Related video: Liz Truss claims Rishi Sunak's tax plans would lead to recession

BBC

The more we watch of the ongoing Conservative Party leadership contest, the more we feel like there’ll be no winners from this sorry affair, only losers. Unfortunately, former chancellor Rishi Sunak constantly interrupting rival candidate and foreign secretary Liz Truss is the latest example.

The pair were staring down a camera in Stoke-on-Trent on Monday night in the latest televised leadership debate – this time on the BBC and hosted by Sophie Raworth.

They even had their political and economic editors – Chris Mason and Faisal Islam – watching in the corner like two excitable schoolboys.

But arguably the most animated person in the room was Mr Sunak, as he opted for intervening in Ms Truss’ replies when she was trying to answer questions.

The one thing we’ve been desperate for a politician to do for many years now, Rishi, and you’re stopping them from doing that, for goodness’ sake.

It began with Ms Truss explaining she would pay off the cost of Covid in three years’ time, and that she wasn’t “putting it on the never never” – comments which sparked an interjection from Mr Sunak that “that’s simply not right”.

Sign up to our free Indy100 weekly newsletter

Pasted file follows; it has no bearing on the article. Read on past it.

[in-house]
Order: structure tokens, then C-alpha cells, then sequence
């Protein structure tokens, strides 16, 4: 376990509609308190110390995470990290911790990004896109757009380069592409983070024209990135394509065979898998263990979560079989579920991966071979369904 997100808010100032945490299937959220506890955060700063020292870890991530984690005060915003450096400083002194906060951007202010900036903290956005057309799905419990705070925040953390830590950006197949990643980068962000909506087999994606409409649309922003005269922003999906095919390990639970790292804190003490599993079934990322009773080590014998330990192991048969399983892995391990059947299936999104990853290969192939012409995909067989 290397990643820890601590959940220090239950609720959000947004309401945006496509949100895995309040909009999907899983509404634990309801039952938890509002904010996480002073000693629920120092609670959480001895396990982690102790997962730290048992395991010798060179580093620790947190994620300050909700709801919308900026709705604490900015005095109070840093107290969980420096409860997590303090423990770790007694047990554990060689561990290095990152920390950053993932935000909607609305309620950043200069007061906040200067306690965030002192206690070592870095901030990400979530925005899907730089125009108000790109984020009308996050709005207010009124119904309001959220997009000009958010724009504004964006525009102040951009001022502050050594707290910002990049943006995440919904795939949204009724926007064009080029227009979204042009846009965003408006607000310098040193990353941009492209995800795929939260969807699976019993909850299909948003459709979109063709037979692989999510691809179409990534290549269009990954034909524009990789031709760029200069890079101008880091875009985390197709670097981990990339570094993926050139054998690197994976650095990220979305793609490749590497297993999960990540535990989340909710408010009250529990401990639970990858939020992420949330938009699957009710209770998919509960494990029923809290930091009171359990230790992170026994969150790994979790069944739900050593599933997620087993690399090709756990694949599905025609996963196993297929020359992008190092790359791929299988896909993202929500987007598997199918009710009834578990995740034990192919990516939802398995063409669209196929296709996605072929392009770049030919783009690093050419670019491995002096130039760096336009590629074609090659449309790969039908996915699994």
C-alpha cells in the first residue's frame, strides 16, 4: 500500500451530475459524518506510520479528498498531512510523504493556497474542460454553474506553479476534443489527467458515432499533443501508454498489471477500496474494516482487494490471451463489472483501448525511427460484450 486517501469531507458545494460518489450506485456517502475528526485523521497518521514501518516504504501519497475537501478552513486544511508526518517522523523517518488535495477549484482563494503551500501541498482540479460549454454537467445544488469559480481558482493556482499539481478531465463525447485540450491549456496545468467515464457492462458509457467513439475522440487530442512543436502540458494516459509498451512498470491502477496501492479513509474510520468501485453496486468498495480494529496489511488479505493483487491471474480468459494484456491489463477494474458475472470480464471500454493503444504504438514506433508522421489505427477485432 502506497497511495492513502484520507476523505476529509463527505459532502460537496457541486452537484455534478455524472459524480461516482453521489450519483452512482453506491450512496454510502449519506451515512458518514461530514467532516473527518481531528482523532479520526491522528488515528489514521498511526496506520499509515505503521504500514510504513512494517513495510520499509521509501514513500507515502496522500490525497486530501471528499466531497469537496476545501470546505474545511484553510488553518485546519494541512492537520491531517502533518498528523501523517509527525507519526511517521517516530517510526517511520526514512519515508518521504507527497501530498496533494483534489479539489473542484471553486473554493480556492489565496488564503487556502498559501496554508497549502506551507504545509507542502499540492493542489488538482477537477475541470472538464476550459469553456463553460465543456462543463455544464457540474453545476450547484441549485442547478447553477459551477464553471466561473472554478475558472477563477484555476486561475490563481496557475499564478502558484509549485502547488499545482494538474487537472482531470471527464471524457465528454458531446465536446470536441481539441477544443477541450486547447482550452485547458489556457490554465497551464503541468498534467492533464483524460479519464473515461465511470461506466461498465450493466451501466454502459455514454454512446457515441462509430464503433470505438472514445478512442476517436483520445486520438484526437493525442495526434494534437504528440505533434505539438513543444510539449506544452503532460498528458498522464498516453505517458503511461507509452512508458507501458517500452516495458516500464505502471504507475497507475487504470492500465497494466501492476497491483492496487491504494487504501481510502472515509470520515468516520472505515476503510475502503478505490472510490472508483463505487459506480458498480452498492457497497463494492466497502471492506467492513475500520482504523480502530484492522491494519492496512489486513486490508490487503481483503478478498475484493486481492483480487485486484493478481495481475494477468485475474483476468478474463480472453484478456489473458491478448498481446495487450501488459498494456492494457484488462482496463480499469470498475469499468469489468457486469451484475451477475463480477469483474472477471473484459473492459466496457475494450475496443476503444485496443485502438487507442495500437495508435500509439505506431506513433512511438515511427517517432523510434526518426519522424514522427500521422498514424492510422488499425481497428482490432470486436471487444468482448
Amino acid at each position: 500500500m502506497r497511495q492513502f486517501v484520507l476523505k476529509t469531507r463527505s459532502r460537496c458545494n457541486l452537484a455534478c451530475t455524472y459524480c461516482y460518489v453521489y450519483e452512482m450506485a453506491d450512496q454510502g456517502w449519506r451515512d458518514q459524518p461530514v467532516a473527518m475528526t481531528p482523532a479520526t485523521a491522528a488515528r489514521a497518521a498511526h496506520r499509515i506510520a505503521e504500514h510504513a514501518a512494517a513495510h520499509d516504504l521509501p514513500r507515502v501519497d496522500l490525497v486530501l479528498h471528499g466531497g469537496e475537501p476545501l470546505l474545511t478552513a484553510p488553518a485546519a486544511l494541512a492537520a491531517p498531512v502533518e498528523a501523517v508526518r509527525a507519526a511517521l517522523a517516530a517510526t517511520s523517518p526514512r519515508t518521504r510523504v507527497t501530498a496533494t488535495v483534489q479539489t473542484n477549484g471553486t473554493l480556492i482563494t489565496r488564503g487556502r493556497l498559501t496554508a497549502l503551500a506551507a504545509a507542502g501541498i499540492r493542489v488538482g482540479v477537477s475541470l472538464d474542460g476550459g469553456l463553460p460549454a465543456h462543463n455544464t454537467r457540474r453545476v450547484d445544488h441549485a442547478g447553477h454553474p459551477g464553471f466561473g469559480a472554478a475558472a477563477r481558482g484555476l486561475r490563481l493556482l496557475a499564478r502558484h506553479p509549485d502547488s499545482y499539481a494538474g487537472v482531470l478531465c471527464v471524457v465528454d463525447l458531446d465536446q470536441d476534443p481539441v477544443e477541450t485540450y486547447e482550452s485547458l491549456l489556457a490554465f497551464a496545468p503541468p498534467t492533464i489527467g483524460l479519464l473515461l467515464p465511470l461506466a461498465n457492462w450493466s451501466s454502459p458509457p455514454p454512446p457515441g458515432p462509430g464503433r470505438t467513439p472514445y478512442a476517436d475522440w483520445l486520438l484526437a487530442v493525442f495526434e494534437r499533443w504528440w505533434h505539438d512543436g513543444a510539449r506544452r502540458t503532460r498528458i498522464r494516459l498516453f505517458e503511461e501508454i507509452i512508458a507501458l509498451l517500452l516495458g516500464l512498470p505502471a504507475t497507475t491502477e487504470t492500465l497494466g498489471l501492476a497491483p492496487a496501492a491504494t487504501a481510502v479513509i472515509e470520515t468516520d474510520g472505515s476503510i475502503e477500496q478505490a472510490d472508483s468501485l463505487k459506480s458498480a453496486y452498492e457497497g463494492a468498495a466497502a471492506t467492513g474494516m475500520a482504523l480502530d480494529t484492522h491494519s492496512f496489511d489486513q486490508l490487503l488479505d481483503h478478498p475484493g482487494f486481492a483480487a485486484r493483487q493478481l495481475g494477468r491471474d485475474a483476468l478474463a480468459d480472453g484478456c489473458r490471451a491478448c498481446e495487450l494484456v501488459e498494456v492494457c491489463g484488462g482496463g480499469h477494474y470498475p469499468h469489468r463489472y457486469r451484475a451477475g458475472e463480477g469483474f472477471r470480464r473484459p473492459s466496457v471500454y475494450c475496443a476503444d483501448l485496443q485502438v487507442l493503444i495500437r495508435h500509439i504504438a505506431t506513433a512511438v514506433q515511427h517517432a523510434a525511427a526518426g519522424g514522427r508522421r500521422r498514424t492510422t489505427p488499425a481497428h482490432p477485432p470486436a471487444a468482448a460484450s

Cue the former chancellor doing this another 13 times, according to a supercut of all the interruptions produced by the right-wing blog, Guido Fawkes:

So bad was all the crosstalk that a spokesman for Ms Truss used it as proof Mr Sunak “is not fit for office”.

He said: “His aggressive mansplaining and shouty private school behaviour is desperate, unbecoming and a gift to Labour.”

Even “liberal” LBC host James O’Brien took issue with the former chancellor’s approach when he gave his thoughts on his Tuesday morning programme, telling listeners: “To coin a popular modern phrase, I thought he was ‘bossing it’, and then I realised as it went on he was actually bossing her. He was trying to boss Liz Truss about.

“As it went on, I felt that he was quite condescending and even perhaps a little bit bullying, both towards Liz Truss and … Sophie Raworth.”

“I began to feel a little bit uncomfortable at times, and that surprised me because I thought Rishi Sunak was quite mouthy and meek, and yet, that dreadful word ‘mansplaining’ kept popping up in my mind.”

After describing “the gap between the content of what [Ms Truss] was saying and the way in which she sought to deliver it” as “absolutely enormous”, Mr O’Brien went on to add he would “not be surprised” if listeners warmed to Ms Truss more than they did previously.

“But not because of what Liz Truss did – ironically enough – but because of what Rishi Sunak did,” he said.

And the broadcaster wasn’t the only one to use “bully” to describe Mr Sunak’s behaviour on Monday night:

So much for offering a fresh start for your political party when you’re talking over your female opponent like Donald Trump did with Hilary Clinton, eh, Mr Sunak?

Have your say in our news democracy. Click the upvote icon at the top of the page to help raise this article through the indy100 rankings.

Please log in or register to upvote this article
The Conversation (0)